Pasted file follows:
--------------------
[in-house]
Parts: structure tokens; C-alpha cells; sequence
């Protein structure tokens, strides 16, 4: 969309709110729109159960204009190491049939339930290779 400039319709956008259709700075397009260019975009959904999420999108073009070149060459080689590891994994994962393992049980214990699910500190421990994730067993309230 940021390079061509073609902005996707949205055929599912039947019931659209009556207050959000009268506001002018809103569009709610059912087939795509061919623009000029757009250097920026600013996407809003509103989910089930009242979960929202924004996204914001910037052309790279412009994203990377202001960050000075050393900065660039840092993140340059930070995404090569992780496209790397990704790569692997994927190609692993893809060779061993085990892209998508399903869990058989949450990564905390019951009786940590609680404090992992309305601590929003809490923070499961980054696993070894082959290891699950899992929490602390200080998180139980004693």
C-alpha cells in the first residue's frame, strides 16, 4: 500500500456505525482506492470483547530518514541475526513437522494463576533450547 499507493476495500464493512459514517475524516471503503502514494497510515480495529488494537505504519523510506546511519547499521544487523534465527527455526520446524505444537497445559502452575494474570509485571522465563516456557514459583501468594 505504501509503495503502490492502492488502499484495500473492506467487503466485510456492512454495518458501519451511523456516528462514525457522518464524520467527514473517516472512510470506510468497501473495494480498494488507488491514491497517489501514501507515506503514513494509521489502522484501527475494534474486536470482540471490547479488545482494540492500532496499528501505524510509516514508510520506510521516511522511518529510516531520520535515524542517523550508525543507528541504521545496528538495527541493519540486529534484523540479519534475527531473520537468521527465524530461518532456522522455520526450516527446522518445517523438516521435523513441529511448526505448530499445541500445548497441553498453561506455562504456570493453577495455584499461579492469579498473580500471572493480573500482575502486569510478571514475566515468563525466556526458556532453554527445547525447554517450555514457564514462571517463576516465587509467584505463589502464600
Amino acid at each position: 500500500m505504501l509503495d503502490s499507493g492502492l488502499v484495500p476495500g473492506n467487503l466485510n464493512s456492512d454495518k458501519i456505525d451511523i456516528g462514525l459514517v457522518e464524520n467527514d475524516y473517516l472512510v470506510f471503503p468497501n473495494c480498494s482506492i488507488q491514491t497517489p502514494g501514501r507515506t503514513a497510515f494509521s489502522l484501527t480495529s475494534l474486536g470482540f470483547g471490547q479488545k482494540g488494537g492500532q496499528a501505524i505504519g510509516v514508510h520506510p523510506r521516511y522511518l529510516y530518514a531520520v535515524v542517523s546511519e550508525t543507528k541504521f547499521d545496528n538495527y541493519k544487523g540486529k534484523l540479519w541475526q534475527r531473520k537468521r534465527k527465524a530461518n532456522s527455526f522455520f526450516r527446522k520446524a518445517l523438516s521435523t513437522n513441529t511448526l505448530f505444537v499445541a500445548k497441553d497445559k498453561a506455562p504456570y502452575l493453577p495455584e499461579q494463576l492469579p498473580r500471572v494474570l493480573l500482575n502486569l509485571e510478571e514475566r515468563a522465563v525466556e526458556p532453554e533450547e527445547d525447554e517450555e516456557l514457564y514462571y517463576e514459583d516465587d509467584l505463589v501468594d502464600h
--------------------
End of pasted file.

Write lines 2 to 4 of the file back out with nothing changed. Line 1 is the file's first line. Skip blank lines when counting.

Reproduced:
Parts: structure tokens; C-alpha cells; sequence
């Protein structure tokens, strides 16, 4: 969309709110729109159960204009190491049939339930290779 400039319709956008259709700075397009260019975009959904999420999108073009070149060459080689590891994994994962393992049980214990699910500190421990994730067993309230 940021390079061509073609902005996707949205055929599912039947019931659209009556207050959000009268506001002018809103569009709610059912087939795509061919623009000029757009250097920026600013996407809003509103989910089930009242979960929202924004996204914001910037052309790279412009994203990377202001960050000075050393900065660039840092993140340059930070995404090569992780496209790397990704790569692997994927190609692993893809060779061993085990892209998508399903869990058989949450990564905390019951009786940590609680404090992992309305601590929003809490923070499961980054696993070894082959290891699950899992929490602390200080998180139980004693």
C-alpha cells in the first residue's frame, strides 16, 4: 500500500456505525482506492470483547530518514541475526513437522494463576533450547 499507493476495500464493512459514517475524516471503503502514494497510515480495529488494537505504519523510506546511519547499521544487523534465527527455526520446524505444537497445559502452575494474570509485571522465563516456557514459583501468594 505504501509503495503502490492502492488502499484495500473492506467487503466485510456492512454495518458501519451511523456516528462514525457522518464524520467527514473517516472512510470506510468497501473495494480498494488507488491514491497517489501514501507515506503514513494509521489502522484501527475494534474486536470482540471490547479488545482494540492500532496499528501505524510509516514508510520506510521516511522511518529510516531520520535515524542517523550508525543507528541504521545496528538495527541493519540486529534484523540479519534475527531473520537468521527465524530461518532456522522455520526450516527446522518445517523438516521435523513441529511448526505448530499445541500445548497441553498453561506455562504456570493453577495455584499461579492469579498473580500471572493480573500482575502486569510478571514475566515468563525466556526458556532453554527445547525447554517450555514457564514462571517463576516465587509467584505463589502464600